"That was six or seven years ago, you can’t speak to players like that anymore. You are going to lose them."
Agbonlahor warns Sunderland against appointing Keane
Agbonlahor then issued a warning to the Sunderland board, saying that Keane "might go in there and make them even worse." He also said that it's acceptable to "hammer people" as a pundit on Sky Sports, but players will not respond to it when it comes from a coach or a manager.
"If you are a player now, especially a young player, you give the ball away in training and some of them need an arm around them. Roy is the sort of player who will say ‘you are rubbish, get out of here’.
"He doesn’t speak to players in the right way. Yes, one of the best midfielders in the Premier League but that doesn’t make you a good coach or manager.”
❌ “Roy Keane didn’t speak to players in the right way, it was very disrespectful!”
👀 “His man management was 0/100!”
🔥 “Once at #AVFC, I said to Roy - ‘I’m not talking to you, I’m talking to the manager!’”@Ga11Agbon reveals the arguments he faced with Roy Keane at Villa 🤯 pic.twitter.com/dMxno72LMa
— talkSPORT (@talkSPORT) February 3, 2022
Agbonlahor on Keane and Tom Cleverly
And finally, the former Villa winger, who retired in 2018, claimed that the Cork-native confronted Tom Cleverley, who was on loan at the club from Man United at the time, after he left his role.
Agbonlahor claims that Keane believed Cleverley leaked details of his time at the club to a reporter.
“He obviously left on bad terms with players. No goodbyes," he said.
"But, somehow the papers and the media got hold of what had happened in training. So Roy figured that it was Tom Cleverley because I think Tom Cleverley knew the guy who done the story.
“Clevvers didn’t really send any information to him, but Roy in his mind thought that it was Clevvers – but he didn’t. Roy Keane turned up at his house and it was so funny because Clevvers said he could see him on his intercom.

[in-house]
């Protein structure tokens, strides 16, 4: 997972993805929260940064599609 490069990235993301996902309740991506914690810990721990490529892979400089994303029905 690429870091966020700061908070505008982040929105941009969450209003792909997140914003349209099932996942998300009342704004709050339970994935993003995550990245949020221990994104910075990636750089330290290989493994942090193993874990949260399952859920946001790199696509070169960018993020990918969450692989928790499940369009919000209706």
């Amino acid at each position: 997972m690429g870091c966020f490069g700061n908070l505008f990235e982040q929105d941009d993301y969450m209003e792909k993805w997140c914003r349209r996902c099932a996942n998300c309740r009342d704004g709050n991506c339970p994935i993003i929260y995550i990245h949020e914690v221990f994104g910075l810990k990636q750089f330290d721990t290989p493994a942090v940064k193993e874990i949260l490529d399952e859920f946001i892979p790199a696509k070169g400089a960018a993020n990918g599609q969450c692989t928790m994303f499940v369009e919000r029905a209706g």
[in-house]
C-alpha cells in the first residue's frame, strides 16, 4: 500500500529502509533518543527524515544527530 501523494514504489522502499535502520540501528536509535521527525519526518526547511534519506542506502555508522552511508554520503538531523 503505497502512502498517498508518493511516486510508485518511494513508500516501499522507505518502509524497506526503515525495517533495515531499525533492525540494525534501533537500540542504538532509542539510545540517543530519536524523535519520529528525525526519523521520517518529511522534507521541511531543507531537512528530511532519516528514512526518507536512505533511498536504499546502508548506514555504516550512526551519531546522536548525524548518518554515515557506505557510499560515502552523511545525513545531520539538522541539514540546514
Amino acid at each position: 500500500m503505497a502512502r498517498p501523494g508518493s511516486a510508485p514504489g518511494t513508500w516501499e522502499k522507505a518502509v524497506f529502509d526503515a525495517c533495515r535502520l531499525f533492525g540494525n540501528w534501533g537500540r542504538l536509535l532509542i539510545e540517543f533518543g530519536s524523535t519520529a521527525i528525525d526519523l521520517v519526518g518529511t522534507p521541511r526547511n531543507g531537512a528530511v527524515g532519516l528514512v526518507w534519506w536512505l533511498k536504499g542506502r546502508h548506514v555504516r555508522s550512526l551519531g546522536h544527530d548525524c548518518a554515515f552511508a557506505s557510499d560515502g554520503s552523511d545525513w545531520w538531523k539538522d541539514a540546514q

"I think Roy was shouting in his intercom, ‘Let me in.’ So it just shows that you’ve got that sort of temperament and you can see why it didn’t work at Villa."
Keane on his time at Villa
Keane has yet to respond directly to Agbonlahor's comments to give his side of events.
Last year, however, on The Overlap with Gary Neville, the Sky Sports pundit spoke about his time at the Birmingham side. Keane did not name any individual Villa player, but he was critical of what he saw at the club and the attitude amongst some players in the squad.
"The one reason I went to Villa was because it was a Premier League job," he said.
"I was coaching with Ireland so I wanted to keep learning. But I didn’t like the group of players. I kept my guard up a little bit because I thought I’m not losing it with players. Every club will have one or two, but I thought Villa had six or seven lads who I couldn’t take.
"Some of it was behaviour; attitude to training, late for training. When I left I just wanted to focus on Ireland. I was thinking, is it me? The players I’ve fallen out with, I follow their careers really closely in case maybe I got it wrong.
"They do nothing. Same with a couple of lads I fell out with at Ireland, they do nothing in their careers. Not that I fell out with anyone at Villa, I just couldn’t be bothered with them."